The Sarode, named SAROD-DHAYAK-VINA in Sanskrit, was invented by Bharat Muni. In the early 16th Century it was known as the SAROOD, which means "melody," in the Persian language. Gulam Ali Khan, court musician of King Wazid Ali Shah, made the first changes to the sarode.
Padma Vibhusan Acharya Baba Allauddin Khan (Ali Akbar Khan's father) and Ustad Ayet Ali Khan (his uncle) modified and perfected the present shape of the sarode, which is over one hundred years old. Through his performances and teachings, Ustad Ali Akbar Khan continues to spread the knowledge of the sarode throughout the world.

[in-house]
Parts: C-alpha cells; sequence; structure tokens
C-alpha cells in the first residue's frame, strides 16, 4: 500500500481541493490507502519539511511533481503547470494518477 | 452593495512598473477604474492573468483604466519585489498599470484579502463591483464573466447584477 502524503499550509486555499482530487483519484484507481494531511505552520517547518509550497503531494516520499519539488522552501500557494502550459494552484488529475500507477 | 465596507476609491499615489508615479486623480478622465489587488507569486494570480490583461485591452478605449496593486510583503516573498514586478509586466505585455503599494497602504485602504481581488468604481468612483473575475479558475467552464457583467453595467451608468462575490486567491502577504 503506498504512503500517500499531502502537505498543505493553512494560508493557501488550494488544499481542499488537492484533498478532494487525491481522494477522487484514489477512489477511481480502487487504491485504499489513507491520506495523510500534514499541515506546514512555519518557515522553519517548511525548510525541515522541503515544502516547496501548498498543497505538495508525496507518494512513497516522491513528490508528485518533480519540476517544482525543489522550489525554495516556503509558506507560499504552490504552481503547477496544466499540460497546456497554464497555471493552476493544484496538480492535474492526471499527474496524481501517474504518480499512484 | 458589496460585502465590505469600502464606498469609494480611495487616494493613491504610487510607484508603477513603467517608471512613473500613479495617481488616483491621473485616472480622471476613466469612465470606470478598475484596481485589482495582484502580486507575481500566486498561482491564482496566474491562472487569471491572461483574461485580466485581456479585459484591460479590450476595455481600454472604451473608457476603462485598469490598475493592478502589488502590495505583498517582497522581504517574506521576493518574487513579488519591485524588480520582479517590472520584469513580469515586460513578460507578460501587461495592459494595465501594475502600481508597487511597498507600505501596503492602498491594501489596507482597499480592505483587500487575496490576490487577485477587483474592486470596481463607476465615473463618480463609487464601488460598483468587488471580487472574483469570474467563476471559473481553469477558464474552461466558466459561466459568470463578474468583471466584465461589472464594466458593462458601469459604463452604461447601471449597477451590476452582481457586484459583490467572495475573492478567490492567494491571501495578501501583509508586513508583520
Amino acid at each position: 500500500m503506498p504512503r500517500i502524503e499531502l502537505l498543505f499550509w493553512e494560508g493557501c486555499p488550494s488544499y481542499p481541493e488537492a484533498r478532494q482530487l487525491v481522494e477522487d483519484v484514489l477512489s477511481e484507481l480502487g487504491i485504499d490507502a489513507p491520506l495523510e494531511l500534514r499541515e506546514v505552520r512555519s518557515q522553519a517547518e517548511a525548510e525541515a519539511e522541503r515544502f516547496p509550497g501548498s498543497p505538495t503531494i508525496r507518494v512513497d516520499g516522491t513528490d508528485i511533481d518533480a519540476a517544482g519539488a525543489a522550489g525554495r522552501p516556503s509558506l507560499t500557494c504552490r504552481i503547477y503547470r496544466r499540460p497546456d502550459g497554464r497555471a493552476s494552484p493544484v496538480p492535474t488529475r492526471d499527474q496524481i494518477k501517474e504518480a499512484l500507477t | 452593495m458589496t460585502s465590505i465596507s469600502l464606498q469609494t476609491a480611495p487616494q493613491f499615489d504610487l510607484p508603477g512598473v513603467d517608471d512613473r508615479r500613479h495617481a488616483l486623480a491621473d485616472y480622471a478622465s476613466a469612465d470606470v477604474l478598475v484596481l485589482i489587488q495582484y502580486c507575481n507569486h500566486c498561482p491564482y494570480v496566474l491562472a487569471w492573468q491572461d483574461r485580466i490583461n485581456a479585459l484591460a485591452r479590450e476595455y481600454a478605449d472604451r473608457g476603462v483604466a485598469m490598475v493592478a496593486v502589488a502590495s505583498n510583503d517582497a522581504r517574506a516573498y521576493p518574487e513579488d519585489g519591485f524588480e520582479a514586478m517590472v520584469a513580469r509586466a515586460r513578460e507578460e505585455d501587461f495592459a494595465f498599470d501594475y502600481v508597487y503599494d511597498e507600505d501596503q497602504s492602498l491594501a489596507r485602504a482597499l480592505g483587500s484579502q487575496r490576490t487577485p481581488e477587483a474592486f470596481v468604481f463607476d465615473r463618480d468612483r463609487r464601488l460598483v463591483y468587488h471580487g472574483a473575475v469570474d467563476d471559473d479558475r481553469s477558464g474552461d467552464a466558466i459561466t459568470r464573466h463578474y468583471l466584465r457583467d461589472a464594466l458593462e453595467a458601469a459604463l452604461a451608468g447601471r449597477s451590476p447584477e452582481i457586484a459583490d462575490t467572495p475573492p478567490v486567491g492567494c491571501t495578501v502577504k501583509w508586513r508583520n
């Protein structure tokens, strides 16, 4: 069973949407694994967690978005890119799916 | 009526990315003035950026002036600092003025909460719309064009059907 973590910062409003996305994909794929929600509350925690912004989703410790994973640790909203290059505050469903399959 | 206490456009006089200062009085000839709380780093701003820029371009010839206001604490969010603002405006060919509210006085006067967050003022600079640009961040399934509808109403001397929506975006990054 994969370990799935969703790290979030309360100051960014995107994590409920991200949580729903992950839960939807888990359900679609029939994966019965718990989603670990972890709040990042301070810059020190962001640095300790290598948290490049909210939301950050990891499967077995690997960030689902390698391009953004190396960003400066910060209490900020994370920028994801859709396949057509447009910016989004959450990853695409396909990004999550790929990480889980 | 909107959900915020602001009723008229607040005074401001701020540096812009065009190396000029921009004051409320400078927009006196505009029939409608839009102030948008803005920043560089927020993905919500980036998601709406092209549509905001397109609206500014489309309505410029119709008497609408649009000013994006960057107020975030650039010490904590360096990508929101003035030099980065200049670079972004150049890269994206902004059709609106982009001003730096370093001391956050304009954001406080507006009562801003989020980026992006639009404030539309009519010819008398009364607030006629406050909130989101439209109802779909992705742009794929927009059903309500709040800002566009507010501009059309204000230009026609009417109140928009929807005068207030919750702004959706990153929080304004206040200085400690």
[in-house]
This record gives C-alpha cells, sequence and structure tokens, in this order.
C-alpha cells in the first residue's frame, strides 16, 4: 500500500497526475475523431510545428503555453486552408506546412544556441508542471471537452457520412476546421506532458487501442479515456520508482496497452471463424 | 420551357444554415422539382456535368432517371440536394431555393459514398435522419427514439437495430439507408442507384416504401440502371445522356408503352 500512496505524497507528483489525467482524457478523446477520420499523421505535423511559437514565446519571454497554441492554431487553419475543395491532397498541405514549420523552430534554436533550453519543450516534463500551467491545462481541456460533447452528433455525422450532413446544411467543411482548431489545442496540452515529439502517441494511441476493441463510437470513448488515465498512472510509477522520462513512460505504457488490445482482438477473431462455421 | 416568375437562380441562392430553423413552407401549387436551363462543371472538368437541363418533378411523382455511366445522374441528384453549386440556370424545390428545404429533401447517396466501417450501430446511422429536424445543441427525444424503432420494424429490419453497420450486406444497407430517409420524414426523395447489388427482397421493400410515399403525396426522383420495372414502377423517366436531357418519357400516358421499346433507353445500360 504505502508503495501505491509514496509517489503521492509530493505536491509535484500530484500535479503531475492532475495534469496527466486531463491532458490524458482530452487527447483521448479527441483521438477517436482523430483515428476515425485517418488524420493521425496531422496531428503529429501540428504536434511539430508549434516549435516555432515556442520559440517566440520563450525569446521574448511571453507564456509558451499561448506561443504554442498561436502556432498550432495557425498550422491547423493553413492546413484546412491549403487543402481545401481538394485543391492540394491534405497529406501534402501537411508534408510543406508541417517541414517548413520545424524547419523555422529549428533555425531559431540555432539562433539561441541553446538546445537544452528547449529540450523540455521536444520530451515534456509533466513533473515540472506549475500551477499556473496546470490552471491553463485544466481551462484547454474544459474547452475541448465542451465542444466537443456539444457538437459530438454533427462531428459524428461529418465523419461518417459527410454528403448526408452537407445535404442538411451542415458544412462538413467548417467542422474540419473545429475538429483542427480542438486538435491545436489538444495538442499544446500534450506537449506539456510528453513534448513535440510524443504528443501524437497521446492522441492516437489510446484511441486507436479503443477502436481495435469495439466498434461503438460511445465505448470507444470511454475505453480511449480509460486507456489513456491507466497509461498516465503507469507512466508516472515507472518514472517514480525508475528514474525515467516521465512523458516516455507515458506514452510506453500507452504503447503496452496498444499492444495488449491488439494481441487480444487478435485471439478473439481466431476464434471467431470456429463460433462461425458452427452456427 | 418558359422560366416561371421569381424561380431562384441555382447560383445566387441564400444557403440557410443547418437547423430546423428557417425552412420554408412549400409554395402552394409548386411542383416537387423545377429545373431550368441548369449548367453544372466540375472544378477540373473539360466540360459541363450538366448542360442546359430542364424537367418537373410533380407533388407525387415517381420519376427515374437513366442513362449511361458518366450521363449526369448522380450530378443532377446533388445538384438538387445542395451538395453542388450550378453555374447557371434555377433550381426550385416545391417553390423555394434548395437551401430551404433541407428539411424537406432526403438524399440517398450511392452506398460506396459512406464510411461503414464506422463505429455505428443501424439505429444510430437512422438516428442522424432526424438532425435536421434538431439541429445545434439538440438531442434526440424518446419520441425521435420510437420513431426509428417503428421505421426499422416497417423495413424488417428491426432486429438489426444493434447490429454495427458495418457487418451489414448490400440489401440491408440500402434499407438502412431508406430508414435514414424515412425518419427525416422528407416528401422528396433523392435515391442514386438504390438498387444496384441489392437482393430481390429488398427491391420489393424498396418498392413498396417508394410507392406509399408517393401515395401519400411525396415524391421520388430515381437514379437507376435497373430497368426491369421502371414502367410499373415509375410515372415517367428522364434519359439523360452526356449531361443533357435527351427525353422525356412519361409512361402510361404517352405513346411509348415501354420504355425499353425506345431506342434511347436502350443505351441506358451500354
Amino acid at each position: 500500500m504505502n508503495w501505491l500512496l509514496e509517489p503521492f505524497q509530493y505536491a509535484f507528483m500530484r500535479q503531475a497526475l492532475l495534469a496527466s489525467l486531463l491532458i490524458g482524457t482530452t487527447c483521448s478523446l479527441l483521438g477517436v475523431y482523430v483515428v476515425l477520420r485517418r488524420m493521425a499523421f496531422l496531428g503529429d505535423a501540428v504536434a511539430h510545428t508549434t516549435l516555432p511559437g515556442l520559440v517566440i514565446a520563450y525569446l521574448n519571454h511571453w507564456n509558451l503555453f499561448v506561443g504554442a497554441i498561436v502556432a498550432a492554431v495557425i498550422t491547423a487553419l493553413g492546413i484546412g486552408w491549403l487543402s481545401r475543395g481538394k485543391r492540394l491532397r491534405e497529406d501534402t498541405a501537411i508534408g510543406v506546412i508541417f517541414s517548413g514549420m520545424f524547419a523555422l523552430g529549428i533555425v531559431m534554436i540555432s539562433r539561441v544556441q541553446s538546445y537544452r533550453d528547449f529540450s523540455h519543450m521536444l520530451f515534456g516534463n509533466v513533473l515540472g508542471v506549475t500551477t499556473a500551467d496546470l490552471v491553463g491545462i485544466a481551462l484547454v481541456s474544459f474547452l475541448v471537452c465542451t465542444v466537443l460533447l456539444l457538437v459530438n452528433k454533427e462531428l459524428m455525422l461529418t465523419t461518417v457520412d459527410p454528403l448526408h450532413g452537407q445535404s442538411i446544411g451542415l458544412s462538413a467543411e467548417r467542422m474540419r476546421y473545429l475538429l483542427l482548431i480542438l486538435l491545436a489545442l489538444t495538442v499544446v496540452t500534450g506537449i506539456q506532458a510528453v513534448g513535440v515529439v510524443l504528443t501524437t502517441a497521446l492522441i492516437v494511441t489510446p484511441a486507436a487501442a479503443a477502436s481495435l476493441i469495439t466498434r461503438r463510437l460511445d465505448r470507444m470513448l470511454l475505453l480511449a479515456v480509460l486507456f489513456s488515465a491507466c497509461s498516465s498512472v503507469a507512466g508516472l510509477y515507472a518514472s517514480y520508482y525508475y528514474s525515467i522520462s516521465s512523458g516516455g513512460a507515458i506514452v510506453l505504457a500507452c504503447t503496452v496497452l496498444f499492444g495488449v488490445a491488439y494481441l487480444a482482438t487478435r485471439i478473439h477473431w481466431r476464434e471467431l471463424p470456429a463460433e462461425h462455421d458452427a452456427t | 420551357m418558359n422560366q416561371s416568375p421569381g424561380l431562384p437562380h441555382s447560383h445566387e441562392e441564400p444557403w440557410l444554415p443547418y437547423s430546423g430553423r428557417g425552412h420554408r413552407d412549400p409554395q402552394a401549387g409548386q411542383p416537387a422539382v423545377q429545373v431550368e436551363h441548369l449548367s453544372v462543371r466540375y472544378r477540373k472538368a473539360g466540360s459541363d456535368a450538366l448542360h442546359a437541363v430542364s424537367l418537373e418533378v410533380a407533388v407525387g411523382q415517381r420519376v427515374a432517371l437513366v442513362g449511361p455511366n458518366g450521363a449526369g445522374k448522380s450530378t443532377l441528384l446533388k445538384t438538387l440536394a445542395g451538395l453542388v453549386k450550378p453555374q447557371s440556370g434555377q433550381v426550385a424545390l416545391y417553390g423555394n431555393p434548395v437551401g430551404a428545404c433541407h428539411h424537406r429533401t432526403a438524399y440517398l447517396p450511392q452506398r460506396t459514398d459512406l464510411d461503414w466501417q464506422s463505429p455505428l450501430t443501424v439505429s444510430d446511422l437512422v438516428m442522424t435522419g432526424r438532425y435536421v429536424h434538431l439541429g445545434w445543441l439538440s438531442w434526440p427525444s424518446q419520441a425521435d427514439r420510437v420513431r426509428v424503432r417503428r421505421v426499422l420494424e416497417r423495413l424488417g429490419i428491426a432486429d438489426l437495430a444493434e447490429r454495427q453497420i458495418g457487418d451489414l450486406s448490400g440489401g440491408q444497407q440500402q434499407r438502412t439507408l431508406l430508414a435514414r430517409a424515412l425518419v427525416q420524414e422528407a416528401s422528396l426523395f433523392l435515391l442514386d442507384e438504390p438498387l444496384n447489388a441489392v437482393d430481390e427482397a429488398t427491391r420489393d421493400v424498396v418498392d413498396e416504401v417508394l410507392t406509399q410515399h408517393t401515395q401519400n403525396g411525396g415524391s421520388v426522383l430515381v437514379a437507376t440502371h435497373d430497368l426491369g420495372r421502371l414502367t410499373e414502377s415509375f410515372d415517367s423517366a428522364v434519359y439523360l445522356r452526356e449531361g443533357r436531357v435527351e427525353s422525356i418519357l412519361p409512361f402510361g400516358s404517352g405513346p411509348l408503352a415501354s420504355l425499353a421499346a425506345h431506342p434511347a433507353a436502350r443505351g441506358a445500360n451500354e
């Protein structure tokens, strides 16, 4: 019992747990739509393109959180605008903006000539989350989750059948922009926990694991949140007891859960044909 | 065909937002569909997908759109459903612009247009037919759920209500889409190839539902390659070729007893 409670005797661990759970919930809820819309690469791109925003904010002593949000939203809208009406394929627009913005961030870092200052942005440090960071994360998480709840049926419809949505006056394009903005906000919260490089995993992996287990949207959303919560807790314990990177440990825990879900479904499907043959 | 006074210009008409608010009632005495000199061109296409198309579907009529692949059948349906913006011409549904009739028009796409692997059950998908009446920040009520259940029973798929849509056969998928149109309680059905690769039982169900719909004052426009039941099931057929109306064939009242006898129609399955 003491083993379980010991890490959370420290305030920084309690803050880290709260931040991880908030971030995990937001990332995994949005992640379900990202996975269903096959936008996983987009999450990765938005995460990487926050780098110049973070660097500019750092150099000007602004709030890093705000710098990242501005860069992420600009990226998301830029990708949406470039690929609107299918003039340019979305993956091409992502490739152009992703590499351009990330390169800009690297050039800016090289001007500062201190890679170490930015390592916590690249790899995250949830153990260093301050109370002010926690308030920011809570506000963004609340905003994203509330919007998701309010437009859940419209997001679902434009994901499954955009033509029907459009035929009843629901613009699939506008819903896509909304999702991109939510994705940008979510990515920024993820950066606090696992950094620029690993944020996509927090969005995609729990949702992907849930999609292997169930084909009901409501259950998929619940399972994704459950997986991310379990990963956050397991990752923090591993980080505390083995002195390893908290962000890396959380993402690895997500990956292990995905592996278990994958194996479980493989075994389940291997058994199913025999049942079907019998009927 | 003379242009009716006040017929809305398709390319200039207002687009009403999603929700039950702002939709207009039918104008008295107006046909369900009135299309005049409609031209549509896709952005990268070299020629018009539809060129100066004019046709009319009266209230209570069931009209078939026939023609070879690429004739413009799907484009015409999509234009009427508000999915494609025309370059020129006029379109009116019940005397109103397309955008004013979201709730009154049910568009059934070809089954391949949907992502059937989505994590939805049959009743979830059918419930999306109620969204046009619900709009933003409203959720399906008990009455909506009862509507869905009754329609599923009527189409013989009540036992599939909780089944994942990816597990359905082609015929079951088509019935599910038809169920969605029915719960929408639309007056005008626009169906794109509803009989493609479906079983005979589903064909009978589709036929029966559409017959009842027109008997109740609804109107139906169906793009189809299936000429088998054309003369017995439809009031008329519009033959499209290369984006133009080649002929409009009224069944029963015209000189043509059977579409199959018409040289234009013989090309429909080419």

The sarode is hand carved from a single block of seasoned toon or teak wood. The fingerboard is a smooth, fretless, steel plate. The belly is covered with a goat skin, and it is here that one of the main deerhorn bridges rests, while the other is on the neck before the main strings.
The present sarode has 25 metal strings of different gauges with 4 main strings carrying the melody. Tuned to the principal notes of the raga are 4 jawari strings, while 2 chikari strings are tuned to the tonic and used for drone and rhythm. The remaining 15 strings known as the taraf provide sympathetic resonance and are tuned to the scale of the raga. The right hand holds a plectrum, or java (made from a coconut shell), while the left hand uses the finger tips. The nails and tips of the fingers produce the slide or sustained glissando sound.

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